The majority of the Hampden Town Council will be different in January when four new councilors elected last week to three-year terms take their seats on the seven-member panel.
None of the veteran council members who represent the town’s four districts sought reelection to their seats. Three council members who are elected at large weren’t on the ballot last Tuesday. Their seats will be on the ballot next fall.
Just one of the newly elected councilors, Mark Cormier, has served on the council before — from 2016 through 2018. Christine Cumberley, Peter Erickson and Allen Esposito are newcomers who garnered 959, 934 and 996 votes respectively in their districts.
Cormier was the only one of the four who faced opposition in his race. He defeated former Councilor Jean Lawlis by a vote of 698 to 353.
Erickson, 44, the owner of Erickson’s Hardware and Gift, located next to the former Hampden Academy, will represent District 1. He replaces Stephen Wilde, 54.
“We are fully vested in the town and its success,” he said of himself and his family in a candidate profile posted on Hampden’s website. “I am anxious to be a positive influence on the council.”
Erickson did not respond to a request for comment.
In District 2, Cubberly, 66, replaces Dennis Marble, 71, who has been on the council for two terms and was appointed earlier this year to the Maine Ethics Commission, which investigates election law and lobbying violations. Six years was the right amount of time to serve, Marble said.
Cubberley is native of France but became a U.S. citizen after moving to Maine, according to her candidate profile. She is a piano composer and recording artist who has lived in Hampden for 12 years but had never run for office before.
“It’s not about politics, it’s about getting involved and knowing what’s happening in the community,” she said of her reasons for wanting to serve on the council. “I think I will be a fresh voice. I’m really looking forward to serving.”
In District 3, Cormier, 57, will replace Terry McAvoy, 67. A lifelong Hampden resident, Cormier said he ran again because he sees public service as a responsibility.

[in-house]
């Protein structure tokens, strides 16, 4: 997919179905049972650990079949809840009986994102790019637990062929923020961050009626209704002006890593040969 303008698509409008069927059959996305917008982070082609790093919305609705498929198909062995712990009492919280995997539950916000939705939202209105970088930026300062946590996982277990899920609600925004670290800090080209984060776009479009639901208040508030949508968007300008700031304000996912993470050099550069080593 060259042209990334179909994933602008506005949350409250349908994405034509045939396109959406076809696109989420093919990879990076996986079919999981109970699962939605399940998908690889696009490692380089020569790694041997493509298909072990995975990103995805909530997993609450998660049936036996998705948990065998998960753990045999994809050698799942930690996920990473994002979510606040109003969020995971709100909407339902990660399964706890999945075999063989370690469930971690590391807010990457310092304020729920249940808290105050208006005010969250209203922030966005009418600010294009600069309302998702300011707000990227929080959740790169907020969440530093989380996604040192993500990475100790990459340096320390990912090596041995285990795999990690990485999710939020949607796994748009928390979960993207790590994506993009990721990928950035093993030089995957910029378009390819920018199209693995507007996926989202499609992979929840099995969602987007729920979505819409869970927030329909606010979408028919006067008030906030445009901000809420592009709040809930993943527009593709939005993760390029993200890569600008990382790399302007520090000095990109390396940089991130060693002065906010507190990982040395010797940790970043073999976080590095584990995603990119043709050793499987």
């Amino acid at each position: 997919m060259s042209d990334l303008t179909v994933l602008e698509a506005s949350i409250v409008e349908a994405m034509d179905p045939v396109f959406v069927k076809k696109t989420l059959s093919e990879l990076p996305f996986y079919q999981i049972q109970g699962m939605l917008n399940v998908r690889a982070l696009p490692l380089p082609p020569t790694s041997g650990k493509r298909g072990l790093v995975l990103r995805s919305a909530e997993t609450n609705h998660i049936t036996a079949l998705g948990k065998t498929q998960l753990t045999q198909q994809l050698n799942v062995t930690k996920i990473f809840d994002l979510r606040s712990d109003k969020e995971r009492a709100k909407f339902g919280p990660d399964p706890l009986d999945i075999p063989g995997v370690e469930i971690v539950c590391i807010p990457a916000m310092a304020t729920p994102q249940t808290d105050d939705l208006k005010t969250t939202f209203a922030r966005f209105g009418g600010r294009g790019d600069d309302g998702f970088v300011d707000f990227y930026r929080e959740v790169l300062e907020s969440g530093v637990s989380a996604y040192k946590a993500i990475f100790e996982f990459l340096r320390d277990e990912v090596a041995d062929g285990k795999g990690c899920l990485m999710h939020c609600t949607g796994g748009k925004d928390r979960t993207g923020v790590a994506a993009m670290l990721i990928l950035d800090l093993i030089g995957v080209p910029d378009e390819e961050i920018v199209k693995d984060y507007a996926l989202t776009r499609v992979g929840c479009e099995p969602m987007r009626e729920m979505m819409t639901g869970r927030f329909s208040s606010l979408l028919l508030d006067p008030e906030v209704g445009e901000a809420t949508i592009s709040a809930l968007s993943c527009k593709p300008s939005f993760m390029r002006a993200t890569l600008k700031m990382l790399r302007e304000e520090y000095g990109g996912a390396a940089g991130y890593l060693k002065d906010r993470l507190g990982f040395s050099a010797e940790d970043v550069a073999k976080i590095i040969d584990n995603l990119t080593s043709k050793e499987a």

“I have grown up, raised a family and retired here in Hampden,” he said in his candidate profile. “My wife has been a teacher in the school system for 31 years. Hampden is a wonderful town and I intend to work very hard to keep it that way. I love this community and want to ensure our future generations get to enjoy the same quality of life my family and I have been fortunate enough to have had here.”
Allen Esposito, 34, replaces David Ryder, 61, in District 4. A former paratrooper in the U.S. Army, Esposito now works for the federal government and is chairman of the Penobscot County Libertarian Party, according to his candidate profile.
“Let it be known that, if elected, I will work to improve liberties of the people,” he said in his candidate profile. “Whether infringement be social or economic, I work to limit the power and scope of government in everyday life.”
Shelby Wright, 49, an at-large member who is serving her third non-consecutive term on the council said last week that she was excited about welcoming the new council members.
“I’m looking forward to getting their input and the opportunity to work with them,” she said.
In other Hampden races, Kimberley Moran was elected to the Regional School Unit 22 school board with 2,000 votes. Her opponents, Angela Tsai and Allene Uiko Frey, earned 976 and 1,025 votes respectively. Moran replaces Susan Hawks, who did not seek reelection.
James Conley and Christopher Henderson were elected trustees of the Hampden Water District, where two seats were open. Conley 2,345 votes while Henderson garnered 1,720. Nathaniel Morrell came in last in the race with 1,680 votes.
Correction: An earlier version of this article misspelled the first name of Kimberley Moran, who was elected to the Regional School Unit 22 board.